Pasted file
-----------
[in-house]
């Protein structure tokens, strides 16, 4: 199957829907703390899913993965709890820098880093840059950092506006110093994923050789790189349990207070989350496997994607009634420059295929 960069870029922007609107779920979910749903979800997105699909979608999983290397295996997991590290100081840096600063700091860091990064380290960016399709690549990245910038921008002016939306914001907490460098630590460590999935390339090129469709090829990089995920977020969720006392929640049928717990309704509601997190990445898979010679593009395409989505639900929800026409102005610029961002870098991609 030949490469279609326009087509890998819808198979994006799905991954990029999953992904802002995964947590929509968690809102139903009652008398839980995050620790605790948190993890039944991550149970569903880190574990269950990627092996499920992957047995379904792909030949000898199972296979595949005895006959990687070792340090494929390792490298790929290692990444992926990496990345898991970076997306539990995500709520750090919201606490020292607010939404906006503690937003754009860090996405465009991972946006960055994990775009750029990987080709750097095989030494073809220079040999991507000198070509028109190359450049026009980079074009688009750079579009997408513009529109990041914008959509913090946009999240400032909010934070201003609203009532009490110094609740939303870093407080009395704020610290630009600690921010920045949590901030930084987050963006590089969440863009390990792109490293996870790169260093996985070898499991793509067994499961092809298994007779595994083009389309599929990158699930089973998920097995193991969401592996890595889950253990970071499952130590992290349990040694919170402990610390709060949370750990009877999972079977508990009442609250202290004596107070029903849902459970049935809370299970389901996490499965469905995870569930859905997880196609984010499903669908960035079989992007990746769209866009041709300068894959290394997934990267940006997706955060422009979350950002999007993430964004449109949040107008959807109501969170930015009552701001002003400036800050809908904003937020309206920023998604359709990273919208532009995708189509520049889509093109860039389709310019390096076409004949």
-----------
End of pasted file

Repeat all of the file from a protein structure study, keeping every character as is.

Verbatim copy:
[in-house]
């Protein structure tokens, strides 16, 4: 199957829907703390899913993965709890820098880093840059950092506006110093994923050789790189349990207070989350496997994607009634420059295929 960069870029922007609107779920979910749903979800997105699909979608999983290397295996997991590290100081840096600063700091860091990064380290960016399709690549990245910038921008002016939306914001907490460098630590460590999935390339090129469709090829990089995920977020969720006392929640049928717990309704509601997190990445898979010679593009395409989505639900929800026409102005610029961002870098991609 030949490469279609326009087509890998819808198979994006799905991954990029999953992904802002995964947590929509968690809102139903009652008398839980995050620790605790948190993890039944991550149970569903880190574990269950990627092996499920992957047995379904792909030949000898199972296979595949005895006959990687070792340090494929390792490298790929290692990444992926990496990345898991970076997306539990995500709520750090919201606490020292607010939404906006503690937003754009860090996405465009991972946006960055994990775009750029990987080709750097095989030494073809220079040999991507000198070509028109190359450049026009980079074009688009750079579009997408513009529109990041914008959509913090946009999240400032909010934070201003609203009532009490110094609740939303870093407080009395704020610290630009600690921010920045949590901030930084987050963006590089969440863009390990792109490293996870790169260093996985070898499991793509067994499961092809298994007779595994083009389309599929990158699930089973998920097995193991969401592996890595889950253990970071499952130590992290349990040694919170402990610390709060949370750990009877999972079977508990009442609250202290004596107070029903849902459970049935809370299970389901996490499965469905995870569930859905997880196609984010499903669908960035079989992007990746769209866009041709300068894959290394997934990267940006997706955060422009979350950002999007993430964004449109949040107008959807109501969170930015009552701001002003400036800050809908904003937020309206920023998604359709990273919208532009995708189509520049889509093109860039389709310019390096076409004949």